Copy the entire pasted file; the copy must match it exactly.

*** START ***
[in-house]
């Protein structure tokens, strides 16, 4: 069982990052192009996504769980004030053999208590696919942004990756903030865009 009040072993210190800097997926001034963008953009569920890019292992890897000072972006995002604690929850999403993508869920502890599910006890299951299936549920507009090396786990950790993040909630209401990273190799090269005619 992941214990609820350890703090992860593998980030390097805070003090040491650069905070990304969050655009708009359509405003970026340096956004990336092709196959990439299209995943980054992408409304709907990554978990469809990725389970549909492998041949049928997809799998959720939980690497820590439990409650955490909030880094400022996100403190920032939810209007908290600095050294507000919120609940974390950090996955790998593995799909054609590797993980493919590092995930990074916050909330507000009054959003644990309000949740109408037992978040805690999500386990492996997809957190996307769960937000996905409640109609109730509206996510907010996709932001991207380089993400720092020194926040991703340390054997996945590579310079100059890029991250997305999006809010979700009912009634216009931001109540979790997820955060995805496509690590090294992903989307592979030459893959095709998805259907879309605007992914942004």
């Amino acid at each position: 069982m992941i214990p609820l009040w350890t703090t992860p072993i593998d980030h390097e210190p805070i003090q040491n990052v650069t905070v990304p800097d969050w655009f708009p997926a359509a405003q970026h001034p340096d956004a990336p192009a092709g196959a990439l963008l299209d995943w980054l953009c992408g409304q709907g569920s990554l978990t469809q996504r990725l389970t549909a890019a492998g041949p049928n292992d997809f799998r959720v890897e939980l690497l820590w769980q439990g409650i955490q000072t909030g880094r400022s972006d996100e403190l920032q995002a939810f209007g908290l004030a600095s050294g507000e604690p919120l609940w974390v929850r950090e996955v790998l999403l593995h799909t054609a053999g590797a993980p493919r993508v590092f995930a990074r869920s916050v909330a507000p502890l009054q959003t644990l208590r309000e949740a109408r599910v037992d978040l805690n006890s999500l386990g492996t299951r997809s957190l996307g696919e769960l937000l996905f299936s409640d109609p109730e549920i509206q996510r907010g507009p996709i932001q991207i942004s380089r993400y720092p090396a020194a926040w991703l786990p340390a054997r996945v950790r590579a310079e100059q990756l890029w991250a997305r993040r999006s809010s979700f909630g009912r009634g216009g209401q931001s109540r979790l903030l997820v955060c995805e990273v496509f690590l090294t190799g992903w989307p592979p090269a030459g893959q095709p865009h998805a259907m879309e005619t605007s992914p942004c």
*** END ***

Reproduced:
[in-house]
């Protein structure tokens, strides 16, 4: 069982990052192009996504769980004030053999208590696919942004990756903030865009 009040072993210190800097997926001034963008953009569920890019292992890897000072972006995002604690929850999403993508869920502890599910006890299951299936549920507009090396786990950790993040909630209401990273190799090269005619 992941214990609820350890703090992860593998980030390097805070003090040491650069905070990304969050655009708009359509405003970026340096956004990336092709196959990439299209995943980054992408409304709907990554978990469809990725389970549909492998041949049928997809799998959720939980690497820590439990409650955490909030880094400022996100403190920032939810209007908290600095050294507000919120609940974390950090996955790998593995799909054609590797993980493919590092995930990074916050909330507000009054959003644990309000949740109408037992978040805690999500386990492996997809957190996307769960937000996905409640109609109730509206996510907010996709932001991207380089993400720092020194926040991703340390054997996945590579310079100059890029991250997305999006809010979700009912009634216009931001109540979790997820955060995805496509690590090294992903989307592979030459893959095709998805259907879309605007992914942004």
């Amino acid at each position: 069982m992941i214990p609820l009040w350890t703090t992860p072993i593998d980030h390097e210190p805070i003090q040491n990052v650069t905070v990304p800097d969050w655009f708009p997926a359509a405003q970026h001034p340096d956004a990336p192009a092709g196959a990439l963008l299209d995943w980054l953009c992408g409304q709907g569920s990554l978990t469809q996504r990725l389970t549909a890019a492998g041949p049928n292992d997809f799998r959720v890897e939980l690497l820590w769980q439990g409650i955490q000072t909030g880094r400022s972006d996100e403190l920032q995002a939810f209007g908290l004030a600095s050294g507000e604690p919120l609940w974390v929850r950090e996955v790998l999403l593995h799909t054609a053999g590797a993980p493919r993508v590092f995930a990074r869920s916050v909330a507000p502890l009054q959003t644990l208590r309000e949740a109408r599910v037992d978040l805690n006890s999500l386990g492996t299951r997809s957190l996307g696919e769960l937000l996905f299936s409640d109609p109730e549920i509206q996510r907010g507009p996709i932001q991207i942004s380089r993400y720092p090396a020194a926040w991703l786990p340390a054997r996945v950790r590579a310079e100059q990756l890029w991250a997305r993040r999006s809010s979700f909630g009912r009634g216009g209401q931001s109540r979790l903030l997820v955060c995805e990273v496509f690590l090294t190799g992903w989307p592979p090269a030459g893959q095709p865009h998805a259907m879309e005619t605007s992914p942004c």